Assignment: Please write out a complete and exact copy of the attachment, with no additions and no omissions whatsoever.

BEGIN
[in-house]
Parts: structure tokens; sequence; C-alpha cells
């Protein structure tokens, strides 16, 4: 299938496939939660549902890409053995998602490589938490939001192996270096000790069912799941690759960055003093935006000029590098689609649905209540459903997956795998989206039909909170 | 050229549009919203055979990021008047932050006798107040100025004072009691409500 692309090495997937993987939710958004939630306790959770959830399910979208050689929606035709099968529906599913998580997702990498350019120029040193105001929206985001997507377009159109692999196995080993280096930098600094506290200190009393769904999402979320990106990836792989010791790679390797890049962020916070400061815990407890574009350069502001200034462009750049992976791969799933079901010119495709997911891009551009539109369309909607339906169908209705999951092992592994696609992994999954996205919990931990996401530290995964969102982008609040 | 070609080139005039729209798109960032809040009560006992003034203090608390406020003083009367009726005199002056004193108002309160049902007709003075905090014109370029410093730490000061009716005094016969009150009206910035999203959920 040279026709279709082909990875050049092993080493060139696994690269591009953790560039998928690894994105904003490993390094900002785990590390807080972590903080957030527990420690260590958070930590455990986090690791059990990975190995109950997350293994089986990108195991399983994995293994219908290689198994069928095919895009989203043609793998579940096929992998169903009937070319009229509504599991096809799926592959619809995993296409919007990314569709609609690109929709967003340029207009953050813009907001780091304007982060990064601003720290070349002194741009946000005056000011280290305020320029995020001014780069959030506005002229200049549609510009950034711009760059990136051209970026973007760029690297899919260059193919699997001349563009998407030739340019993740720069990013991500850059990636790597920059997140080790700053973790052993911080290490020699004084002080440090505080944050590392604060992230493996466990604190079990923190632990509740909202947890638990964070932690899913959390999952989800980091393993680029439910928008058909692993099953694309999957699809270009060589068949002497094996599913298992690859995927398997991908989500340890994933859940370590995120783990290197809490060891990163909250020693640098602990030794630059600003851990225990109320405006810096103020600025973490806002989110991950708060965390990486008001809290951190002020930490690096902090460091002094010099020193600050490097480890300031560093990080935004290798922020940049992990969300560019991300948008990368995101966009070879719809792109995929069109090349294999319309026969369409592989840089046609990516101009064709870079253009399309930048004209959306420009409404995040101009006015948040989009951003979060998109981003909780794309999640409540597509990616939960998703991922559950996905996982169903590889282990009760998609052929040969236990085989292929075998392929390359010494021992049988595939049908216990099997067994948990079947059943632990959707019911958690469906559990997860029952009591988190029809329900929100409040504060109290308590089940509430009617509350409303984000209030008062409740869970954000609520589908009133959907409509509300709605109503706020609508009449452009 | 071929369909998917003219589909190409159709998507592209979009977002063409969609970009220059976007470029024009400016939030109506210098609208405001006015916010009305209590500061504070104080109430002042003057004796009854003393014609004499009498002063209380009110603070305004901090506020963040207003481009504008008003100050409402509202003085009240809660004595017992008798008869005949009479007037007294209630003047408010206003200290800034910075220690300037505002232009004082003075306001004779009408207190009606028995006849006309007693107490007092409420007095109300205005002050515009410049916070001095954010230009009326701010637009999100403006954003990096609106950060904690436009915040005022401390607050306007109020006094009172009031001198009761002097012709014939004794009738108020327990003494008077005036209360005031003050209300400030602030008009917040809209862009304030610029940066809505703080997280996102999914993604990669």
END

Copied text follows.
[in-house]
Parts: structure tokens; sequence; C-alpha cells
């Protein structure tokens, strides 16, 4: 299938496939939660549902890409053995998602490589938490939001192996270096000790069912799941690759960055003093935006000029590098689609649905209540459903997956795998989206039909909170 | 050229549009919203055979990021008047932050006798107040100025004072009691409500 692309090495997937993987939710958004939630306790959770959830399910979208050689929606035709099968529906599913998580997702990498350019120029040193105001929206985001997507377009159109692999196995080993280096930098600094506290200190009393769904999402979320990106990836792989010791790679390797890049962020916070400061815990407890574009350069502001200034462009750049992976791969799933079901010119495709997911891009551009539109369309909607339906169908209705999951092992592994696609992994999954996205919990931990996401530290995964969102982008609040 | 070609080139005039729209798109960032809040009560006992003034203090608390406020003083009367009726005199002056004193108002309160049902007709003075905090014109370029410093730490000061009716005094016969009150009206910035999203959920 040279026709279709082909990875050049092993080493060139696994690269591009953790560039998928690894994105904003490993390094900002785990590390807080972590903080957030527990420690260590958070930590455990986090690791059990990975190995109950997350293994089986990108195991399983994995293994219908290689198994069928095919895009989203043609793998579940096929992998169903009937070319009229509504599991096809799926592959619809995993296409919007990314569709609609690109929709967003340029207009953050813009907001780091304007982060990064601003720290070349002194741009946000005056000011280290305020320029995020001014780069959030506005002229200049549609510009950034711009760059990136051209970026973007760029690297899919260059193919699997001349563009998407030739340019993740720069990013991500850059990636790597920059997140080790700053973790052993911080290490020699004084002080440090505080944050590392604060992230493996466990604190079990923190632990509740909202947890638990964070932690899913959390999952989800980091393993680029439910928008058909692993099953694309999957699809270009060589068949002497094996599913298992690859995927398997991908989500340890994933859940370590995120783990290197809490060891990163909250020693640098602990030794630059600003851990225990109320405006810096103020600025973490806002989110991950708060965390990486008001809290951190002020930490690096902090460091002094010099020193600050490097480890300031560093990080935004290798922020940049992990969300560019991300948008990368995101966009070879719809792109995929069109090349294999319309026969369409592989840089046609990516101009064709870079253009399309930048004209959306420009409404995040101009006015948040989009951003979060998109981003909780794309999640409540597509990616939960998703991922559950996905996982169903590889282990009760998609052929040969236990085989292929075998392929390359010494021992049988595939049908216990099997067994948990079947059943632990959707019911958690469906559990997860029952009591988190029809329900929100409040504060109290308590089940509430009617509350409303984000209030008062409740869970954000609520589908009133959907409509509300709605109503706020609508009449452009 | 071929369909998917003219589909190409159709998507592209979009977002063409969609970009220059976007470029024009400016939030109506210098609208405001006015916010009305209590500061504070104080109430002042003057004796009854003393014609004499009498002063209380009110603070305004901090506020963040207003481009504008008003100050409402509202003085009240809660004595017992008798008869005949009479007037007294209630003047408010206003200290800034910075220690300037505002232009004082003075306001004779009408207190009606028995006849006309007693107490007092409420007095109300205005002050515009410049916070001095954010230009009326701010637009999100403006954003990096609106950060904690436009915040005022401390607050306007109020006094009172009031001198009761002097012709014939004794009738108020327990003494008077005036209360005031003050209300400030602030008009917040809209862009304030610029940066809505703080997280996102999914993604990669």